Trend Micro reports that it has detected a drive-by download attack on Facebook that uses malicious advertisements to silently infect visitors with malware related to Java and ActiveX exploits dating from 2006 to 2010. The user is led from a Facebook page to a couple of ad sites, and finally to a page that hosts the exploits. The ad providers were found to be affiliated with a Facebook application that it is ad-supported.
“Malvertising” attacks are generally the result of poor background screening practices by ad networks or sales teams. Attackers impersonate legitimate advertisers to get their ads approved and then swap them with ads that contain malicious code. Big ad networks and popular mainstream websites including Facebook have hosted these attacks over the years. Drive-by download exploits attacking popular browsers or plug-ins are very dangerous since they don’t require any user interaction and take place silently.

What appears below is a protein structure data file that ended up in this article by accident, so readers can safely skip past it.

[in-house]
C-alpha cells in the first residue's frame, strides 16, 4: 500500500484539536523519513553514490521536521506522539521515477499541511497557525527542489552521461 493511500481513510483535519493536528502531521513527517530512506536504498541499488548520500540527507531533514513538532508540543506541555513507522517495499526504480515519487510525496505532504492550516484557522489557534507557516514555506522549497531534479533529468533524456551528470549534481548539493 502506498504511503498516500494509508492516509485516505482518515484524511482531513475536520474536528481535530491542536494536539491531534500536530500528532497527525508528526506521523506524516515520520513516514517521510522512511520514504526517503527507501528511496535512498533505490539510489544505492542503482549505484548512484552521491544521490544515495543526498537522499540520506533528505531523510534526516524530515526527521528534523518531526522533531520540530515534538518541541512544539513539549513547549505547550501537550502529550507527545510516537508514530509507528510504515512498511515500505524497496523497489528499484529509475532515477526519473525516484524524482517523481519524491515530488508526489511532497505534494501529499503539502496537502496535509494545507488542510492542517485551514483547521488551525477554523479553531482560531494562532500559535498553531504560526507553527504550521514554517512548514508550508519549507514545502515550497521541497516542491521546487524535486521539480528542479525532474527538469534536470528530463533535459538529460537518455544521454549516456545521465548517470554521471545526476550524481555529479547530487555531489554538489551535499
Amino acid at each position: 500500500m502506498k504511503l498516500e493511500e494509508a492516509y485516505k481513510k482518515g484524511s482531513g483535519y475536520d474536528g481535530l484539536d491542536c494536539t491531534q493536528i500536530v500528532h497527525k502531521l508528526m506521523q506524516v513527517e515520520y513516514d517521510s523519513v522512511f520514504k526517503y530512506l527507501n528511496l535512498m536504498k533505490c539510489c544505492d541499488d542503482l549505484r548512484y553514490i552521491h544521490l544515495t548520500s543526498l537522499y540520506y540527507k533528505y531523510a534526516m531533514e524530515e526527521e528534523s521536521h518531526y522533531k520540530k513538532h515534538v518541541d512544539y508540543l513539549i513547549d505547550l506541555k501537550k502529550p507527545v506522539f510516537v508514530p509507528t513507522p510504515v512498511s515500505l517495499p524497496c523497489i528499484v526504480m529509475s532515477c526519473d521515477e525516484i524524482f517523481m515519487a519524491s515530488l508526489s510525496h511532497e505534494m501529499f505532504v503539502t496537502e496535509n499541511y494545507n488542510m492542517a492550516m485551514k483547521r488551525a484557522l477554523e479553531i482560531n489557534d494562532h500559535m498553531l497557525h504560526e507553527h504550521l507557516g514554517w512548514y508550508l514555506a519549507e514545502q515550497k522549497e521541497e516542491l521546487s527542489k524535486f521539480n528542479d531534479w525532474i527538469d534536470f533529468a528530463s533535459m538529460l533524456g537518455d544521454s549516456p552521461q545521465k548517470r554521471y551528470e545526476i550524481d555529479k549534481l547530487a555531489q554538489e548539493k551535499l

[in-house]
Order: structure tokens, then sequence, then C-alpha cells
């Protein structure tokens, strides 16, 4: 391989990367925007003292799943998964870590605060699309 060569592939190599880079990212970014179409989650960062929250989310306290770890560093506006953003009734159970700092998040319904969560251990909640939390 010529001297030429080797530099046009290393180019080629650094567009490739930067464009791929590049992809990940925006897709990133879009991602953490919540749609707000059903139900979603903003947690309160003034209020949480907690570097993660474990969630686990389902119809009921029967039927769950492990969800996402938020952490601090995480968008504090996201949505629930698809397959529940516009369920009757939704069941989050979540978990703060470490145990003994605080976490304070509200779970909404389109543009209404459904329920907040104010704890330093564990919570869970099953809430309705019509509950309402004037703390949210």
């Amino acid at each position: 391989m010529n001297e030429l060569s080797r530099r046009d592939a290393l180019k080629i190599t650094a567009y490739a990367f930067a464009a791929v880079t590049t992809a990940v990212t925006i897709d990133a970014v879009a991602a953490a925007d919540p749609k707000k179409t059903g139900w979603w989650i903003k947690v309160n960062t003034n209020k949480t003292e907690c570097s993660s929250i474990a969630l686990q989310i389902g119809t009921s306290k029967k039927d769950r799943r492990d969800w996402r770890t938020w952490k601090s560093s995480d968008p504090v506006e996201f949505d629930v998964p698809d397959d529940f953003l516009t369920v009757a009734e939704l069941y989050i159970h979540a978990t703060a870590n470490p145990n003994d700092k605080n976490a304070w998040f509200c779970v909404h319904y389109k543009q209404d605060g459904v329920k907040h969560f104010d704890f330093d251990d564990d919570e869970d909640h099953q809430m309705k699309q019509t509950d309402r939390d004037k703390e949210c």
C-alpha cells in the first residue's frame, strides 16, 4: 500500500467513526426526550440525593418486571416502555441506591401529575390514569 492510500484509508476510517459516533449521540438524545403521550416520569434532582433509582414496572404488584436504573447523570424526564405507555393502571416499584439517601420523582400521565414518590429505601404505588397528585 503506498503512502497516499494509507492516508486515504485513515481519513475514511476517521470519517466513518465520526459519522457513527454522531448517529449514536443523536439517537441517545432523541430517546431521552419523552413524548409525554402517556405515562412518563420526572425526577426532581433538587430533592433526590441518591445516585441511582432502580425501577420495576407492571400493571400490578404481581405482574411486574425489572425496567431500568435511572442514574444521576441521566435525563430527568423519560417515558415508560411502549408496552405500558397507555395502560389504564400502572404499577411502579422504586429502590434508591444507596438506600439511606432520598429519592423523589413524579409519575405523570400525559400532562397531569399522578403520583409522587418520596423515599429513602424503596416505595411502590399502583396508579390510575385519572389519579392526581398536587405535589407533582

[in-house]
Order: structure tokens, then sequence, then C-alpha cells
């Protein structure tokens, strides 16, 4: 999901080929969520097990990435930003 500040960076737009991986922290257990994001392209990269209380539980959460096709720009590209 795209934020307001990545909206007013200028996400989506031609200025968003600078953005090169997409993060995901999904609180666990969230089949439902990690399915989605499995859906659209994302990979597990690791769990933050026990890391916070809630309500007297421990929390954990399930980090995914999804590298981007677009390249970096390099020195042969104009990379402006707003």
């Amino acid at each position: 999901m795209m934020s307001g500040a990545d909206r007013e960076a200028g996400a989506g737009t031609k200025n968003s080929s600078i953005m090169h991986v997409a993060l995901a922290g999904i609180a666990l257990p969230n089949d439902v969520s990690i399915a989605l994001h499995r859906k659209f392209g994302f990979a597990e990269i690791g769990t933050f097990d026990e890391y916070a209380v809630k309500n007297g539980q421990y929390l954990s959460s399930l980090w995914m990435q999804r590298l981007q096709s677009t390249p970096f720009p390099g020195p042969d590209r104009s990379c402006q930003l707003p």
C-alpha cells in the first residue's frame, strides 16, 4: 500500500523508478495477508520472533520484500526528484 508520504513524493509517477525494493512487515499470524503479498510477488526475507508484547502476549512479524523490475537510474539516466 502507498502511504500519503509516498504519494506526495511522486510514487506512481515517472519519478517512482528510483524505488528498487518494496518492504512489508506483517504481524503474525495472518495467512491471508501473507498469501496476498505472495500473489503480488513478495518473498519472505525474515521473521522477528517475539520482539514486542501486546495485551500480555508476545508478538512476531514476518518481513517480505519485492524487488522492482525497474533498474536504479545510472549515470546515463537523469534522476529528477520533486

Unfortunately, Facebook’s platform is designed to allow thousands of third-party app developers to work with any advertisers they choose. There’s not much Facebook can do about policing the problem, so users must protect themselves.
Keep your anti-virus on and updated, use virtual machines and sandboxes when surfing, and be selective in what you click on. Use web-content filters like WebSense, BlueCoat or the free for home use K9 product to stop access to known malicious sites.